China's launched World’s Biggest Floating Solar Power Plant.

While the United States of America has withdrawn from the Paris Agreement, Asian superpower China is marching towards emission reduction as well as renewable energy commitments. The world’s biggest floating solar power plant has been made operational in Huainan city, Eastern China. The 40-MW plant is situated on a reservoir and is in close proximity to the city. Offshore from Huainan, the plant has been successfully connected with the power grid. Being offshore, it does not take up space and uses less energy than solar farms as seawater acts as a coolant.
Sungrow, the world's leading photovoltaic system supplier, has set up the plant. Floating solar power plants can be set up on water bodies such as lakes and seas, particularly near cities where land availability is less.

  
China faces massive air pollution

China, the most populated country on the globe is facing high degrees of air pollution, which is estimated to kill 1.1 million people annually in the country. A major reason for air pollution in China is emissions from automobiles, power plants and factories. The plant will push China towards becoming what some call a green superpower. Solar power is fast becoming key component of the Chinese strategy, as similar projects keep coming up all over China.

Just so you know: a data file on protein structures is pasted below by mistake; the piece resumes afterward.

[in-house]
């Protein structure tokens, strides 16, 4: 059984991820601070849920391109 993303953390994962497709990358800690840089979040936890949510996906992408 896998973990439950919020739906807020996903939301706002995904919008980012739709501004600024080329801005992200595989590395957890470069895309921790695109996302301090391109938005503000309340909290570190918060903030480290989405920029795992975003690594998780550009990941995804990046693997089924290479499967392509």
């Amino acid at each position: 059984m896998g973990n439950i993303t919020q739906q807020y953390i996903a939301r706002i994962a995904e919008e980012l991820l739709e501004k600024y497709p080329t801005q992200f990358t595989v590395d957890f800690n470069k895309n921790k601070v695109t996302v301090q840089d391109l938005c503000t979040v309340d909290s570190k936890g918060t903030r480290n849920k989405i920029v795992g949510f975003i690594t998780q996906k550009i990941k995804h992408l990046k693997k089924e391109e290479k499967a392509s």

China is shutting down polluting factories and thermal power plants. In March, the country cancelled plans of constructing 103 new thermal plants (combined capacity 120 GW). It has also started promoting electric vehicles as well as renewable energy substantially. India can learn a lot from how the Chinese are marching ahead on the road to clean and green energy.


Global warming, climate change, pollution at alarming levels

Global warming, climate change, and environmental degradation confront mankind, although it’s another matter that US President Donald Trump trashes all evidence and has pulled the USA out of the Paris Climate Accord. NASA—also part of the United States—figures point out globally temperatures have increased by over 1 degree since 1880; also, 9 out of the 10 hottest years occurred after 2000. By 2012, Arctic ice shrank to the lowest level. Internationally, sea levels are going up at 3.4 mm per year. It is just a matter of time before human habitation, particularly in the coastal areas, starts getting submerged.